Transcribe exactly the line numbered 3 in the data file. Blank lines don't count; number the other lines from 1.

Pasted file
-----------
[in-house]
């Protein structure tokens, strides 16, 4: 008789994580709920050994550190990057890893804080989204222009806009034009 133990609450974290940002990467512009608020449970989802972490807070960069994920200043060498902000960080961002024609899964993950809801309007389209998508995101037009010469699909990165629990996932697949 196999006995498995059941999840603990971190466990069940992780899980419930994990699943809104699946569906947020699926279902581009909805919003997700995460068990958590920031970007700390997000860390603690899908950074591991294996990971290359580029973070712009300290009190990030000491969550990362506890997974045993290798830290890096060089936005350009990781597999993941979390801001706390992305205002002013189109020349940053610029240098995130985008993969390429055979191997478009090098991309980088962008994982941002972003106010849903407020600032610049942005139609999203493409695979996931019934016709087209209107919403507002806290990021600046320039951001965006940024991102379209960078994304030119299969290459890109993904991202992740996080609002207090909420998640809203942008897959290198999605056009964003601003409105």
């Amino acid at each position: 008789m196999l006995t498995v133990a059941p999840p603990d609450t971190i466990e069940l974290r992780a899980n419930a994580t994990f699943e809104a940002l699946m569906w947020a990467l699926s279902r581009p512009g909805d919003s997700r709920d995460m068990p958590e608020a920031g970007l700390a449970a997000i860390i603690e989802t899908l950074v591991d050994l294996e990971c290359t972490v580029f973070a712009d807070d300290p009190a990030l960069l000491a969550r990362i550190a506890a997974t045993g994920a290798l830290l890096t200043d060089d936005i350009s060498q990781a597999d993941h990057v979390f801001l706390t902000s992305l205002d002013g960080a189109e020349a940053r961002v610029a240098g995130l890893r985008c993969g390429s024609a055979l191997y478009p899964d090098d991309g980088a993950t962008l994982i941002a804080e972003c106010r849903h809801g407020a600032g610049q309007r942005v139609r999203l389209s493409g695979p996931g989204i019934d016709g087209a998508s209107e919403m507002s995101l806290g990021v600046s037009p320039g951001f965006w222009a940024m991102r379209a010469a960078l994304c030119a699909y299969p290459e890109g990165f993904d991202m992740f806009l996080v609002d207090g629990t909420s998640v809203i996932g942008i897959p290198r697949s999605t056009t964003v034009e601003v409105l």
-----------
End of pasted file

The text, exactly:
């Amino acid at each position: 008789m196999l006995t498995v133990a059941p999840p603990d609450t971190i466990e069940l974290r992780a899980n419930a994580t994990f699943e809104a940002l699946m569906w947020a990467l699926s279902r581009p512009g909805d919003s997700r709920d995460m068990p958590e608020a920031g970007l700390a449970a997000i860390i603690e989802t899908l950074v591991d050994l294996e990971c290359t972490v580029f973070a712009d807070d300290p009190a990030l960069l000491a969550r990362i550190a506890a997974t045993g994920a290798l830290l890096t200043d060089d936005i350009s060498q990781a597999d993941h990057v979390f801001l706390t902000s992305l205002d002013g960080a189109e020349a940053r961002v610029a240098g995130l890893r985008c993969g390429s024609a055979l191997y478009p899964d090098d991309g980088a993950t962008l994982i941002a804080e972003c106010r849903h809801g407020a600032g610049q309007r942005v139609r999203l389209s493409g695979p996931g989204i019934d016709g087209a998508s209107e919403m507002s995101l806290g990021v600046s037009p320039g951001f965006w222009a940024m991102r379209a010469a960078l994304c030119a699909y299969p290459e890109g990165f993904d991202m992740f806009l996080v609002d207090g629990t909420s998640v809203i996932g942008i897959p290198r697949s999605t056009t964003v034009e601003v409105l």